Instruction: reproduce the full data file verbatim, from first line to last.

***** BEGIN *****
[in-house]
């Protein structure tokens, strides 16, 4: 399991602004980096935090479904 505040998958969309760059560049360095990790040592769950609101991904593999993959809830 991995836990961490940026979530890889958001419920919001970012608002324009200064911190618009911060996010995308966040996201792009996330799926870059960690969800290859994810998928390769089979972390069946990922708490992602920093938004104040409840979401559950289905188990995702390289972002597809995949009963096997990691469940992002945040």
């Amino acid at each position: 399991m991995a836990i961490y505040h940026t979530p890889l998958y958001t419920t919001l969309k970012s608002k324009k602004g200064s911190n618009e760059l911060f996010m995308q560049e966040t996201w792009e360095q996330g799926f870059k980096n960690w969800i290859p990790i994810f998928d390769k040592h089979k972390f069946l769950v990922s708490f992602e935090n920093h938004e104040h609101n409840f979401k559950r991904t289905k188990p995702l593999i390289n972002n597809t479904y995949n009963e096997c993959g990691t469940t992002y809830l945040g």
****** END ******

[in-house]
């Protein structure tokens, strides 16, 4: 399991602004980096935090479904 505040998958969309760059560049360095990790040592769950609101991904593999993959809830 991995836990961490940026979530890889958001419920919001970012608002324009200064911190618009911060996010995308966040996201792009996330799926870059960690969800290859994810998928390769089979972390069946990922708490992602920093938004104040409840979401559950289905188990995702390289972002597809995949009963096997990691469940992002945040």
């Amino acid at each position: 399991m991995a836990i961490y505040h940026t979530p890889l998958y958001t419920t919001l969309k970012s608002k324009k602004g200064s911190n618009e760059l911060f996010m995308q560049e966040t996201w792009e360095q996330g799926f870059k980096n960690w969800i290859p990790i994810f998928d390769k040592h089979k972390f069946l769950v990922s708490f992602e935090n920093h938004e104040h609101n409840f979401k559950r991904t289905k188990p995702l593999i390289n972002n597809t479904y995949n009963e096997c993959g990691t469940t992002y809830l945040g």